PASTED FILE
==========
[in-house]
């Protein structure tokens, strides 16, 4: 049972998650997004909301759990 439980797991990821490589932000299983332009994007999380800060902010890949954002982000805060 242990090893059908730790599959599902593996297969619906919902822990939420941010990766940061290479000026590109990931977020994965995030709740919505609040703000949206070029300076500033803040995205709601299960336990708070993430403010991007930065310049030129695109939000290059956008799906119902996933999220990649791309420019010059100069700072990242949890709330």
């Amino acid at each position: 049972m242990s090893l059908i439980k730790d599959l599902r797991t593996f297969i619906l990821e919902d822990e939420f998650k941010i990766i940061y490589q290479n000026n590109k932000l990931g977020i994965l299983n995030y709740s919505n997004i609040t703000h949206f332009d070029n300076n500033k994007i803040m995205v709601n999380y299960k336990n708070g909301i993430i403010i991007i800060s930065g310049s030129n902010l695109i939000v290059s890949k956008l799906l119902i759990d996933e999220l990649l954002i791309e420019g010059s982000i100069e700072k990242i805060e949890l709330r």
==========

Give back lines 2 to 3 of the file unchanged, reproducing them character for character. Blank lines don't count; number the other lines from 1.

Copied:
């Protein structure tokens, strides 16, 4: 049972998650997004909301759990 439980797991990821490589932000299983332009994007999380800060902010890949954002982000805060 242990090893059908730790599959599902593996297969619906919902822990939420941010990766940061290479000026590109990931977020994965995030709740919505609040703000949206070029300076500033803040995205709601299960336990708070993430403010991007930065310049030129695109939000290059956008799906119902996933999220990649791309420019010059100069700072990242949890709330």
């Amino acid at each position: 049972m242990s090893l059908i439980k730790d599959l599902r797991t593996f297969i619906l990821e919902d822990e939420f998650k941010i990766i940061y490589q290479n000026n590109k932000l990931g977020i994965l299983n995030y709740s919505n997004i609040t703000h949206f332009d070029n300076n500033k994007i803040m995205v709601n999380y299960k336990n708070g909301i993430i403010i991007i800060s930065g310049s030129n902010l695109i939000v290059s890949k956008l799906l119902i759990d996933e999220l990649l954002i791309e420019g010059s982000i100069e700072k990242i805060e949890l709330r």